In one of his earlier standup routines, Jim Gaffigan had a great joke on how, during his time as a waiter at a Mexican restaurant in Indiana, he had to deal with clueless customer questions about the menu. They'd ask him, “What is nachos? What is a burrito? What is a tostada?”
After repeating the same answer—”It's a tortilla with meat, cheese or vegetables”—over and over, he'd say to them, “Look, it's all the same!”
Gaffigan continued by concluding that “Mexican food's great, but it's essentially all the same ingredients,” which led to the punch line: An imaginary scene 200 years ago in which the top Mexican cooks met in Mexico City. One of them says to the group, “I figure we can rename this one entrée seven times and sell it to the North Americans.”
It's a fantasy of mine that Steve Ells was listening to that bit, and then opened Chipotle. Because let's face it: Even though Gaffigan's joke is just a joke—a gross generalization of a complex cuisine—what is Chipotle if not that punch line turned into a business model? Ells' success essentially comes from peddling all the same ingredients (yes, meat, cheese or vegetables) and stuffing them in different versions of tortilla. And the fact that his operating model works so well validates Gaffigan's argument: The components of Americanized Mexican food are indeed as modular and interchangeable as Lego pieces, thus perfect for Chipotle's assembly line.
The trouble then comes when non-Mexican restaurants try to apply this model to their cuisines. Most have struggled to make their pieces fit the mold, especially the Asian ones. In recent years, Orange County has seen Eleven46, which tried to do a Vietnamese-style Chipotle in Foothill Ranch, and Kaya Street Kitchen, which tried to do an Indonesian-style Chipotle in Aliso Viejo.
I noted in my reviews of both that if you chose unwisely at the assembly line, the different taste profiles could result in potentially awkward combinations. And it's perhaps because of this that both restaurants never took off and have since closed. But the stalled attempts to successfully Chipotle-ize Asian food weren't unique to them. Even Chipotle's own Asian concept, ShopHouse, is slow on the uptake. Last year, while Chipotle added a whopping 150 new Mexican restaurants to its roster, ShopHouse opened only three.
Now comes Cross Roast, a Cantonese barbecue-style Chipotle that opened a few weeks ago in Anaheim by James Leung, a third-generation restaurateur whose grandparents owned Casa de Oriente in Alhambra back in the '80s. And though I knew asking for nachos was going to be a bad idea, I did it anyway.
At my direction, the server took tortilla chips, poured on a DayGlo-yellow movie-theater cheese sauce, then topped it with bits of a crispy roasted pork belly called siu yuk. But my server and I weren't done creating this Franken-nacho. To it, I added a roasted-corn salsa, cotija cheese and, heck, “Squirt on some of that hoisin sauce and your mayo, too!”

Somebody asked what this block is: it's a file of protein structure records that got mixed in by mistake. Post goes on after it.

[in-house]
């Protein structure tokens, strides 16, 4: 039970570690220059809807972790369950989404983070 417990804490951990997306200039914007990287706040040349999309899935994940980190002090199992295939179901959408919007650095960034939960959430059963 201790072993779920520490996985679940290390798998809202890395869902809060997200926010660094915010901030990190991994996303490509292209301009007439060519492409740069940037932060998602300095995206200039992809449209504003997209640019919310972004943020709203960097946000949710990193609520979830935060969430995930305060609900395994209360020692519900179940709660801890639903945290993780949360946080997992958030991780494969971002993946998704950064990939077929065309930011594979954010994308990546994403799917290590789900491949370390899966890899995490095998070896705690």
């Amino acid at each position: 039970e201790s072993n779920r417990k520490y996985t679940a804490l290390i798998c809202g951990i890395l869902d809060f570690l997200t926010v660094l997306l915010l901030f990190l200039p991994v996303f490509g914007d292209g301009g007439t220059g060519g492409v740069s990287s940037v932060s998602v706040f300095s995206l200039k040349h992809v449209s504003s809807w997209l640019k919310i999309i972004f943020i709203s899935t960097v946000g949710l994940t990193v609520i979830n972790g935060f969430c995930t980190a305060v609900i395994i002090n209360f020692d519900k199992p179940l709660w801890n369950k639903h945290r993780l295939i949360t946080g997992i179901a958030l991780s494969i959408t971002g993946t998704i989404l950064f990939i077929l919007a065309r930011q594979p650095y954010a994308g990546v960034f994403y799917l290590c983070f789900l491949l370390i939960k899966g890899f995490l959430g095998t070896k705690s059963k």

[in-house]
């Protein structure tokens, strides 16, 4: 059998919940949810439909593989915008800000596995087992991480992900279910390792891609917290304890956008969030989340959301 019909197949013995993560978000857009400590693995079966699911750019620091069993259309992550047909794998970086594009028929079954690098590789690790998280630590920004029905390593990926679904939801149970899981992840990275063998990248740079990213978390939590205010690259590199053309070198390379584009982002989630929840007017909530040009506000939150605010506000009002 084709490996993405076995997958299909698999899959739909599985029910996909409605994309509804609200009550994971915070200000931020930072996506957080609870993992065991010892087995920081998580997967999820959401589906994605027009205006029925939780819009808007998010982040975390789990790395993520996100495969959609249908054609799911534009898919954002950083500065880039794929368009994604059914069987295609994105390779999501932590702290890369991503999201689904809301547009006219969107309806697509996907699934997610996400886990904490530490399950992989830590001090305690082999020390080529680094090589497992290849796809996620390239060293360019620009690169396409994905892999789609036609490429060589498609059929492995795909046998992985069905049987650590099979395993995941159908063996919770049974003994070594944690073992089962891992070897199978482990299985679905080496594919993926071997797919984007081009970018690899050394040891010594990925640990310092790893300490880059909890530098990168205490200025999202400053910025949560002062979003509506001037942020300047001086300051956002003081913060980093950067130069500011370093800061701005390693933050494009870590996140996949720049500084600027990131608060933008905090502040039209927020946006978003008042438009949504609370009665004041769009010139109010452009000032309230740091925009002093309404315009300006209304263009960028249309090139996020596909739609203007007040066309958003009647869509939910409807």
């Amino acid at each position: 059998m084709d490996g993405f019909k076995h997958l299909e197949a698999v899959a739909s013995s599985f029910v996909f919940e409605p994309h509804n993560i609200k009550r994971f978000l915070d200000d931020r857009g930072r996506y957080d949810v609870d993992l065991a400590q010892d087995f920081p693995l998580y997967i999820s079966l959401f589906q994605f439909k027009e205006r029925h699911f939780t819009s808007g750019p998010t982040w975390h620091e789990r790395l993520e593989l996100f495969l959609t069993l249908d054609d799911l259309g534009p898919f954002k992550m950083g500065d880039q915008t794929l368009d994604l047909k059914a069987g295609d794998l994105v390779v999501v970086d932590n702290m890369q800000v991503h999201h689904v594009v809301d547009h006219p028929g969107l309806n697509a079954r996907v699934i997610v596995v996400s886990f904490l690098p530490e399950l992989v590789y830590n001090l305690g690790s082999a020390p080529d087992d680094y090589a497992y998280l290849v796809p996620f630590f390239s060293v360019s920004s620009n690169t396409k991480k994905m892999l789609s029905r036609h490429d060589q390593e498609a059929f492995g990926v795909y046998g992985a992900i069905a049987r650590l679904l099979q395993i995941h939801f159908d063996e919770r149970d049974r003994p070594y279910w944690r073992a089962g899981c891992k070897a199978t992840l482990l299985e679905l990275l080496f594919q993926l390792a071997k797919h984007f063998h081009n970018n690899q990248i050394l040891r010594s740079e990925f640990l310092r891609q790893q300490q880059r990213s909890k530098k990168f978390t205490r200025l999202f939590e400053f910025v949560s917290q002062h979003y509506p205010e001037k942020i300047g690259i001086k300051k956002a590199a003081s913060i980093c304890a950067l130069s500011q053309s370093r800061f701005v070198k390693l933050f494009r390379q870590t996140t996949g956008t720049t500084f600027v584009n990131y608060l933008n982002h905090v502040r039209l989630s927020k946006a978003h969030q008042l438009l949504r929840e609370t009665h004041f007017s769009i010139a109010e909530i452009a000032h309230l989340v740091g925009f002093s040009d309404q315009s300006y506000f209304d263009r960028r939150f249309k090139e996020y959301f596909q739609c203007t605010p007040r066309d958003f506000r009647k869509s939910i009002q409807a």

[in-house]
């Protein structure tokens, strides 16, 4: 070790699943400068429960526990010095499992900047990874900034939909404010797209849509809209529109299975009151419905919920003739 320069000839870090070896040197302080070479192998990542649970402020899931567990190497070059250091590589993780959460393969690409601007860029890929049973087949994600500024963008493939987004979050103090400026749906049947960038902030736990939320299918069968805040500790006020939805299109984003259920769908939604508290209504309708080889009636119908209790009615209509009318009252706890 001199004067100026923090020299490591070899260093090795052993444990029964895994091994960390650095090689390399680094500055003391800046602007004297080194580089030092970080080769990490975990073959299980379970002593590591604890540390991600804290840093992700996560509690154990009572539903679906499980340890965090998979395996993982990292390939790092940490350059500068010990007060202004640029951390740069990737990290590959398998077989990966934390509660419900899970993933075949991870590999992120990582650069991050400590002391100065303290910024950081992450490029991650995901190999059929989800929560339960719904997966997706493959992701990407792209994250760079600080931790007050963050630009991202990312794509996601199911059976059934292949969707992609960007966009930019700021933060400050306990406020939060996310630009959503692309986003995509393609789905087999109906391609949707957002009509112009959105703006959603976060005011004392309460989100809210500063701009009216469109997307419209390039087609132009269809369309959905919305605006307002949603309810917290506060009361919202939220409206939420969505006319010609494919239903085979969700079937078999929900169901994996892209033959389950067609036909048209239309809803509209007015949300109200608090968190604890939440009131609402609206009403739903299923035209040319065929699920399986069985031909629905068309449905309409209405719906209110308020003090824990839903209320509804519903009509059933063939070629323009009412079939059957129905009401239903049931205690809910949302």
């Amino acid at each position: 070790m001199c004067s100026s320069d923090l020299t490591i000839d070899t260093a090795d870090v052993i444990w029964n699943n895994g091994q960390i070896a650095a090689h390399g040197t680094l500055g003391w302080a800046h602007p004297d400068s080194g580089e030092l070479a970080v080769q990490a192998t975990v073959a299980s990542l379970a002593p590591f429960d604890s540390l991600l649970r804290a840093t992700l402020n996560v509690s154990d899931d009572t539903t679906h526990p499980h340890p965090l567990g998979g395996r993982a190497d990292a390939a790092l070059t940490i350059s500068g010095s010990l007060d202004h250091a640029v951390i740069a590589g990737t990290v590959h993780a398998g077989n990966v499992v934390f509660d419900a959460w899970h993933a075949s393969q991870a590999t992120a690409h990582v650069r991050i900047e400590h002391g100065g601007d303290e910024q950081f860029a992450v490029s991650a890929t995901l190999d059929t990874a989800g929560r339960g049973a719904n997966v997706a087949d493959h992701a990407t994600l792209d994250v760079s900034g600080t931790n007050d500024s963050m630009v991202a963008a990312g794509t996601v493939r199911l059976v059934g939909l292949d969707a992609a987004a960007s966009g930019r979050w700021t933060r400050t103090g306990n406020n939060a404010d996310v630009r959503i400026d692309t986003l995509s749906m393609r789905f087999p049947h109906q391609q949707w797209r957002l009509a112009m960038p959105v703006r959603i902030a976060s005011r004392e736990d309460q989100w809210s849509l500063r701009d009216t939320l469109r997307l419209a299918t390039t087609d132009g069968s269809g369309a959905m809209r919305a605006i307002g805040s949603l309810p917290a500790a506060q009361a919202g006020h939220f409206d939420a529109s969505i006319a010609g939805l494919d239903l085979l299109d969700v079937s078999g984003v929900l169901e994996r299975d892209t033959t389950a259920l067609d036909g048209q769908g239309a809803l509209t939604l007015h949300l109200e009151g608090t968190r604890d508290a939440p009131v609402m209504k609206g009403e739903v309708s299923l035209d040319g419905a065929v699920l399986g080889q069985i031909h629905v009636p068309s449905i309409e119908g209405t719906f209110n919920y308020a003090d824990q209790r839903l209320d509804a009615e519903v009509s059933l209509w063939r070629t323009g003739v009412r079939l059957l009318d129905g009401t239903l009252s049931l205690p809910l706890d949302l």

It must be noted that I'm normally a food pragmatist. If I were at a Vegas buffet and there was a Mexican-food station and a Chinese one, I would make it a point to make two separate trips with two separate plates. But here at Cross Roast, free from the shackles of common sense, I had no such restraint.
So how did the nachos taste? Predictably bad. The five-spice on the pork clashed with the nacho cheese, and the whole thing was a salty (though beautiful-looking) train wreck. Yes, Cross Roast was my enabler, but I was completely responsible for the terribleness of that dish.
Fact is, all the proteins at Cross Roast are expertly made but best suited for serving on top of rice and maybe only rice—the way that all those Chinese barbecue joints with hanging ducks would do it. That siu yuk, in particular, had the lovely skull-rattling crunch of chicharrones, and the ruddy char siu was the perfect ratio of fat to lean. You could even order duck here, either shredded or hacked by a cleaver into bone-attached pieces. But even if you ask for a rice bowl, I would advise against topping it with the coleslaw, the corn salsa or anything else from the condiments tray.
It's hard to say no to them, though, especially when all are free for the taking. It took a lot for me to refuse my server's suggestion to dump cotija and shredded Monterey jack into my ramen soup. I have, however, found that no matter what I chose, it worked well inside a baguette—something I also noticed with Eleven46's bánh mìs. Who knew the French had the skeleton key to unlock the Asian Chipotle conundrum all along?
Cross Roast, 401 S. Magnolia Ave., Anaheim, (714) 236-5766; www.thecrossroast.com. Open Mon.-Sat., 11 a.m.-9 p.m.; Sun., 11 a.m.-2:30 p.m. Meal for two, $15-$20, food only. No alcohol.
Before becoming an award-winning restaurant critic for OC Weekly in 2007, Edwin Goei went by the alias “elmomonster” on his blog Monster Munching, in which he once wrote a whole review in haiku.